GILTI reshapes a whole world of tax

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Global intangible low-taxed income, or GILTI, is a new concept added to the Tax Code by the Tax Cuts and Jobs Act that creates a new category of foreign income that gets added to corporate taxable income each year — and substantially alters the landscape of international tax.

“The TCJA threw everything upside down because it created a new foreign income category and substantially eliminated the deferral regime,” said Ciprian Niculae, tax director in the International Services Group at Top 100 Firm EisnerAmper.

Prior to the TCJA, the U.S. had a worldwide tax regime where U.S. taxpayers, including both businesses and residents, were taxed on their worldwide income. U.S. shareholders were generally able to defer the U.S. federal income tax liability on their foreign subsidiaries’ income until the earnings were repatriated to the U.S. in the form of distributions or other forms of payments. GILTI was created to discourage U.S. multinationals and investors from moving U.S. operations offshore, shift income streams out of the U.S. to lower-tax jurisdictions, and prevent the erosion of the U.S. tax base.

“It does away with the deferral regime we’ve had in place since 1962 that allowed U.S. companies to defer the U.S. federal income tax liability on the income of their controlled foreign corporations,” said Niculae. “GILTI gets around substantially all the exceptions to Subpart F, and therefore, the majority of CFC income is subject to U.S. tax.”

“The combination of GILTI and the Subpart F regimes generally no longer permit U.S. companies and investors to defer paying U.S. tax on the income that sits offshore — that’s the stick,” he said. “The carrot is the 50 percent deduction for GILTI under IRC Section 250, available to domestic corporations and foreign tax credits related to the GILTI income. However, the major problem faced by U.S. taxpayers with a GILTI inclusion is that excess foreign tax credits remaining in the GILTI basket at year-end may not be carried forward and are lost.”

“Initially, the TCJA only allowed U.S. C corporations to benefit from the IRC Section 250 deduction,” he said. “This put individual shareholders of CFCs, as well as partnerships and S corporations, at a disadvantage. For example, if the CFC had net tested income, a U.S. parent corporation, in theory, should have been subject to an effective U.S. tax rate of 10.5 percent [one-half of the corporate tax rate of 21 percent] on the GILTI inclusion, albeit before taking into account foreign tax credits. However, individuals, S corporations and partnerships were not extended the benefits of IRC Section 250.”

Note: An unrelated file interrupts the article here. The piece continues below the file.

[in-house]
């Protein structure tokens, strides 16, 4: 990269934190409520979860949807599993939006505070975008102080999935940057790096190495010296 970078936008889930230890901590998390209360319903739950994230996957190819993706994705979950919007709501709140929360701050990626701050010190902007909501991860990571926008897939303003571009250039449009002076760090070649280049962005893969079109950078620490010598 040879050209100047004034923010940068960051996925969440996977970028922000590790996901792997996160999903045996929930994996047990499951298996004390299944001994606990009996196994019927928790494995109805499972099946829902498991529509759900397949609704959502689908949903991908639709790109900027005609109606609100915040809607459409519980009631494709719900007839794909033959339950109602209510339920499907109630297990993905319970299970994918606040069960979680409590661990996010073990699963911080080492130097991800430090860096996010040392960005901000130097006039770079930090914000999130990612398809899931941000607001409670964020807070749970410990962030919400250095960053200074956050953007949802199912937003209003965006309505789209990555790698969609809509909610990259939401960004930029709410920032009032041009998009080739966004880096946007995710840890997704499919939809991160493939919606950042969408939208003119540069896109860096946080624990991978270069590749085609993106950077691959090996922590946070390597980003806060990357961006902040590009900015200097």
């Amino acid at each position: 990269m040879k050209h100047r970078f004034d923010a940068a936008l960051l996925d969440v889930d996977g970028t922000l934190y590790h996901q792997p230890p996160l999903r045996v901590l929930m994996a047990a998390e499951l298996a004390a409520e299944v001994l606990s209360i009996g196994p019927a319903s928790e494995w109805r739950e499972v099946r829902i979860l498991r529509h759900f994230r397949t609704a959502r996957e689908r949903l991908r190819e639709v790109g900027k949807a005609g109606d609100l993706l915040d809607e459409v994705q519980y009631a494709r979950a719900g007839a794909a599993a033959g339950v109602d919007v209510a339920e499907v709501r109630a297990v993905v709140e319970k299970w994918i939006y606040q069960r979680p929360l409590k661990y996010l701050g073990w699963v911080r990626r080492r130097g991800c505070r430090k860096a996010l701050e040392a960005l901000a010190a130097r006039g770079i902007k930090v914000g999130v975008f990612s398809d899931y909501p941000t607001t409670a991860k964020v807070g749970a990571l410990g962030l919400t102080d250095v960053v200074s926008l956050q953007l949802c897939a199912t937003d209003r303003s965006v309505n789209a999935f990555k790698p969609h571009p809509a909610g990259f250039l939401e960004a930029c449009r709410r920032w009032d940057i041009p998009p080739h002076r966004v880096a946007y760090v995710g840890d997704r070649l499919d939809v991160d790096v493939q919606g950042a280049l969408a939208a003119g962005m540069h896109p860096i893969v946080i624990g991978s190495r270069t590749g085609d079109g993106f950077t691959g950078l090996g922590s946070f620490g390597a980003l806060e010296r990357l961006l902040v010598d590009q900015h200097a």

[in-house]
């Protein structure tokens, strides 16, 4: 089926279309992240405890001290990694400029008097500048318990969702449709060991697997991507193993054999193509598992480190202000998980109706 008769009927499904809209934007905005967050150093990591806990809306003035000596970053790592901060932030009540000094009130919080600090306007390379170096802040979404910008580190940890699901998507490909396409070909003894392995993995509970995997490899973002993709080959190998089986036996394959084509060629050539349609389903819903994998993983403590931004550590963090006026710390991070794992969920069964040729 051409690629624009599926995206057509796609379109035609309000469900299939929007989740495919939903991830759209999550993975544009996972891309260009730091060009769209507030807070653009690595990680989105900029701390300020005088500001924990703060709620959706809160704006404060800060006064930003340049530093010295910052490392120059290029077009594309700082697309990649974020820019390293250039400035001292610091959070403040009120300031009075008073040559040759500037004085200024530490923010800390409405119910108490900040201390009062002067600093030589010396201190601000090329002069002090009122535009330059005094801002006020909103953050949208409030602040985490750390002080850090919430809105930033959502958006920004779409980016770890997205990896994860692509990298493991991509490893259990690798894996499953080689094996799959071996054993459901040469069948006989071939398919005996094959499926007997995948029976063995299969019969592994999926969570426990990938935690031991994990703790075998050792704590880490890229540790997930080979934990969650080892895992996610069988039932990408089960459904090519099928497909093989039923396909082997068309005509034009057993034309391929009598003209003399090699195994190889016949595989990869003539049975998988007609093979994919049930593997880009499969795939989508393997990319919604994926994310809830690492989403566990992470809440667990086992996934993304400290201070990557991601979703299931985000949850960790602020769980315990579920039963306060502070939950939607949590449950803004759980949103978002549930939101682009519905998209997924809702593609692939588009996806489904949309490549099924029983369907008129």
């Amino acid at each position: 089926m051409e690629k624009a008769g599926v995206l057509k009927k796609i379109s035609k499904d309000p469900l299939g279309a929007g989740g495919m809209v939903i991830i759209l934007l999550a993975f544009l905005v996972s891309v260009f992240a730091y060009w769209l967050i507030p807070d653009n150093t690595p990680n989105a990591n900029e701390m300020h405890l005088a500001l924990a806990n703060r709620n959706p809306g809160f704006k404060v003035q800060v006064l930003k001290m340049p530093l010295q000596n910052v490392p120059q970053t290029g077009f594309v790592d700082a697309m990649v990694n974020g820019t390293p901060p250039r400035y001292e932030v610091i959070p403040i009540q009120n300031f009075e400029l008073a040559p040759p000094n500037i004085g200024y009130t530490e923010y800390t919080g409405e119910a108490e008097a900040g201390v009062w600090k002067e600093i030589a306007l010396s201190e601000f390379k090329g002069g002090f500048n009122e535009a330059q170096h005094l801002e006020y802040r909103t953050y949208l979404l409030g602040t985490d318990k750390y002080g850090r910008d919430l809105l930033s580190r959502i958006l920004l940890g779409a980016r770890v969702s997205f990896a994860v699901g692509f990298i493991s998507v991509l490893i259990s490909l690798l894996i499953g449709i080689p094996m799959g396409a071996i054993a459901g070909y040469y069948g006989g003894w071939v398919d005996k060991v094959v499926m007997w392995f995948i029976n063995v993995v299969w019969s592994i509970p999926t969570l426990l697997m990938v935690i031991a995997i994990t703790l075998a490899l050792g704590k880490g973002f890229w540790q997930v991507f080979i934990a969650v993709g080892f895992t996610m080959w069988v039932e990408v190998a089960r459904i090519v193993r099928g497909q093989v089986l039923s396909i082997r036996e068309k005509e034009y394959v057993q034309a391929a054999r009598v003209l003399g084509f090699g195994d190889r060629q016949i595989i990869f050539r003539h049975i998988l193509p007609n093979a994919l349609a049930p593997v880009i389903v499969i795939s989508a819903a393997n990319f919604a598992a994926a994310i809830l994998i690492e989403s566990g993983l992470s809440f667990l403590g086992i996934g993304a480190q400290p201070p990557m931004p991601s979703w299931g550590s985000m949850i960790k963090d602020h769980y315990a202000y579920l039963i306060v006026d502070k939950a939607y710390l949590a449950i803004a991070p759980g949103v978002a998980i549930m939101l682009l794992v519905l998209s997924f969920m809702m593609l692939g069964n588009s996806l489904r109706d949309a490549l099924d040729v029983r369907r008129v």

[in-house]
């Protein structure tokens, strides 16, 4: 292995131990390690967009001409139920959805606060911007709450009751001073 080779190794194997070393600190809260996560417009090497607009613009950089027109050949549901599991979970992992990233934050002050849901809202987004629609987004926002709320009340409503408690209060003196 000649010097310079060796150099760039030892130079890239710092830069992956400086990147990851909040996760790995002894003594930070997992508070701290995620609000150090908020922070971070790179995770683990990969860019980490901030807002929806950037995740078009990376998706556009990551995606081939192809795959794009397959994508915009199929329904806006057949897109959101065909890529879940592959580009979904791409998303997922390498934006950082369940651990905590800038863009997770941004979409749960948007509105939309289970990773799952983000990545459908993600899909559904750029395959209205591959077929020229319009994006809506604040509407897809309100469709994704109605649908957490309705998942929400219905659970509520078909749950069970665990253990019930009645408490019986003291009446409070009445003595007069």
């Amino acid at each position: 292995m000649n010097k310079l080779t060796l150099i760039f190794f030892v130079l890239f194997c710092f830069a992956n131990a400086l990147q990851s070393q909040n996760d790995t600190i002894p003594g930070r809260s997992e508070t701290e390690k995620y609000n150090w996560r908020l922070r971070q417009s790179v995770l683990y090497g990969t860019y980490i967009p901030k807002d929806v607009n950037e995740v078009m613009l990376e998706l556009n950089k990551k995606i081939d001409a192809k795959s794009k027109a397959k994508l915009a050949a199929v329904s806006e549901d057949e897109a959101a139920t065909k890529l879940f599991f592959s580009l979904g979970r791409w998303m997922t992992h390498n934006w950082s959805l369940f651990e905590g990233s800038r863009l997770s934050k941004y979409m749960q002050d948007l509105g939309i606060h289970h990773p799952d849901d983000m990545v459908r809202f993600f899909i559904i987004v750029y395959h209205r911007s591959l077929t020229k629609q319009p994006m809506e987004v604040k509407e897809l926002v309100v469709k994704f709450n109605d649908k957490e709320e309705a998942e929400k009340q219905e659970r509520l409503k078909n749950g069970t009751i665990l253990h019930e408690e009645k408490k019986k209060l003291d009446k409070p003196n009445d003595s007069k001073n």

Since that result was unfair to non-corporate taxpayers subject to GILTI, the IRS had to level the playing field, according to Niculae. “The IRS remedied the problem by issuing proposed regulations under Section 250 that a U.S. individual/shareholder making an election under Section 962 to be taxed as a C corporation on the earnings of the CFC may benefit from the 50 percent deduction on GILTI income. As a result, the 962 election can be made by an individual who directly owns stock in one or more CFCs, or indirectly owns the CFC stock through a partnership or an S corporation.”

“International tax planning involving GILTI and/or Subpart F income comes down to a number-crunching game,” he said. “If a U.S. taxpayer owns a CFC that is in a tax loss position, the taxpayer could consider electing to have the foreign entity characterized as a foreign disregarded entity for U.S. federal income tax purposes. The check-the-box election should eliminate the statutory complexities and tax liability resulting from GILTI and subpart F, allow the foreign losses to be utilized by the U.S. parent entity or individual shareholders, and where applicable, increase the taxpayer’s [net operating loss] carryforwards,” said Niculae. “Nevertheless, it is important to note that tax planning inherently involves multiple considerations, provisions and rules.”

The proposed GILTI regulations issued on June 14, 2019, by the Treasury Department and the IRS furnished additional guidance about the high-tax exception from GILTI, and HTE election, Niculae noted.

“However, tax practitioners have to wait for the proposed GILTI regulations to be finalized before it can be determined whether the HTE is a viable tax planning alternative for clients. Unless Treasury finalizes the HTE proposed regulation before year-end and makes it retroactive, the exception will not be able to be used in 2019,” he said.

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International taxes International business Tax planning Corporate taxes IRS
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